Telling the Truth

connecting the dots of my life

Tag: Longwood Meadow Garden

Early Spring at Longwood 2019 | Photos B

We’ve exited the flower walk and are headed toward the lake. The photo above shows the lower end of the lake. Thankfully, it was virtually clear of algae and muck. The pink blossoms in the foreground are azaleas.

D took the following photos on the way to the gazebo area above. We’re walking through a forested area, on a path that slopes down toward the lower end of the lake and gazebo (above). It always feels like I’m walking into an outdoor cathedral when we get to this point. The second photo below shows a cinnamon fern. Finally, pink blossoms on one of the few azalea bushes still in bloom.

Now we’ve reached the gazebo shown at the top, and are looking across the water at a robin sitting on her full nest of hungry peeps!

Our main goal now is to stroll around the lake to the pond by the meadow. From the bridge crossing over into the meadow, this is what we saw–a lesson in how to climb a water-logged tree branch!


Now we’ve crossed the pond bridge, and get our first sighting of the meadow. My favorite place to be at Longwood.

We turn right at the path above, navigate a few mud holes, and see a mama and papa pair of Canadian geese by the pond. Then, in the meadow at the edge of the pond, we spot an orchard oriole! Very exciting, since we usually don’t see them. They migrate here for only four months of the year. Finally, just before leaving the pond area, a brilliant North American goldfinch.

Next we make our way uphill toward the far side of the meadow. D takes photos at will. I just keep walking. That way I don’t have to pose for anything!

Just below, we have a red-wing blackbird — super abundant in the meadow, and noisy. Then two photos of a tree swallow guarding the nest.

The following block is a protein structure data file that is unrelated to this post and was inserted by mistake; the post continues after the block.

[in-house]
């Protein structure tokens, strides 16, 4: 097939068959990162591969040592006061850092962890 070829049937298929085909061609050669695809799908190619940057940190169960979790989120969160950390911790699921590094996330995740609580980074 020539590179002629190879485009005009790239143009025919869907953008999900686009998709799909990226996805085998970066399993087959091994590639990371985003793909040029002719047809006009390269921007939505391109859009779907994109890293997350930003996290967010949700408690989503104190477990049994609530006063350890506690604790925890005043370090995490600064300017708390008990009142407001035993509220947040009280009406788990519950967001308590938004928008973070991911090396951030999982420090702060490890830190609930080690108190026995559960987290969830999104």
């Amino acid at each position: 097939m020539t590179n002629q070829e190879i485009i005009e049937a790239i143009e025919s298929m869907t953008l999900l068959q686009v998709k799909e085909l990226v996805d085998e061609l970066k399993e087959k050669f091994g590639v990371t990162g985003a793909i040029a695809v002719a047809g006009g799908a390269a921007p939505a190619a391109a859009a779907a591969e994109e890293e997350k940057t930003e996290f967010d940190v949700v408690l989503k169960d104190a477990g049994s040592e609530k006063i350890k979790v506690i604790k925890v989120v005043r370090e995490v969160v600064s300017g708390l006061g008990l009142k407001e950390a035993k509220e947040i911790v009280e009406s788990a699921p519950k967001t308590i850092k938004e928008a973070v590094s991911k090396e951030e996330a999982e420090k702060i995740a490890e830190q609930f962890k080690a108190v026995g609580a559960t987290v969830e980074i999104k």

Now we’re at the top of the path, at a resting place. The pavilion is covered with this honeysuckle-like vine. Then, turning around, this is a view of the meadow, just to our left.

Finally, a gray catbird keeps an eye on us, followed by D’s one and only sighting of a butterfly.

Thanks again for coming along! Just looking at these photos makes me want to go back tomorrow.

Elouise

© Elouise Renich Fraser, 15 May 2019
Photos taken by DAFraser, 6 May 2019 at Longwood Gardens

Longwood Gardens in April | Photos 1


Last Friday we joined at least 98% of the metro-Philadelphia area at Longwood Gardens. The big draw? Temperatures in the high 80s. The pathway from the parking lot to the Visitor’s Center was lined with small early bloomers. Those are Wild Oats above (lavender with yellow eye).

We walked to the café for lunch, followed by a long-anticipated walk in the Meadow. Here’s a quick look on the way to the newly renovated café, and then to the Meadow. In the first photo, the Conservatory is on the left; the café is behind the trees in the center.


 

Our walk was invigorating and a bit eery. First, Spring was barely beginning to peek out from the ground. Second, 26 percent of the meadow was burned off in mid-March as part of good meadow practices. Third, we saw only a handful of birds (swallows and an occasional predator), but no butterflies or bees at all. Still, it was worth every minute. Definitely not crowded, and a great workout after a winter of relentless snow, ice and wind.


Here are two views from the top of the meadow, looking back toward the flower walk, outdoor theater and café areas.

Things perked up a bit on the downhill walk toward the pond. Here’s a lovely bird chalet ready for occupancy (#31 in case the birds get lost),  a reassuring message from Longwood saying this will indeed become grand beauty on an awesome platform, and a couple of murky cold pond creatures. The second was like a flash on top of the water! Out of there the minute we were spotted.

Happy Monday, everybody! I’m glad you stopped by. Next time: a selection of photos from the other side of our visit to Longwood.

©Elouise Renich Fraser, 16 April 2018
Photos taken by DAFraser, 27 April 2018, Longwood Gardens and Meadow Garden

ready for harvest


Ripe and ready for harvest
The meadow lies before me
Still standing yet stripped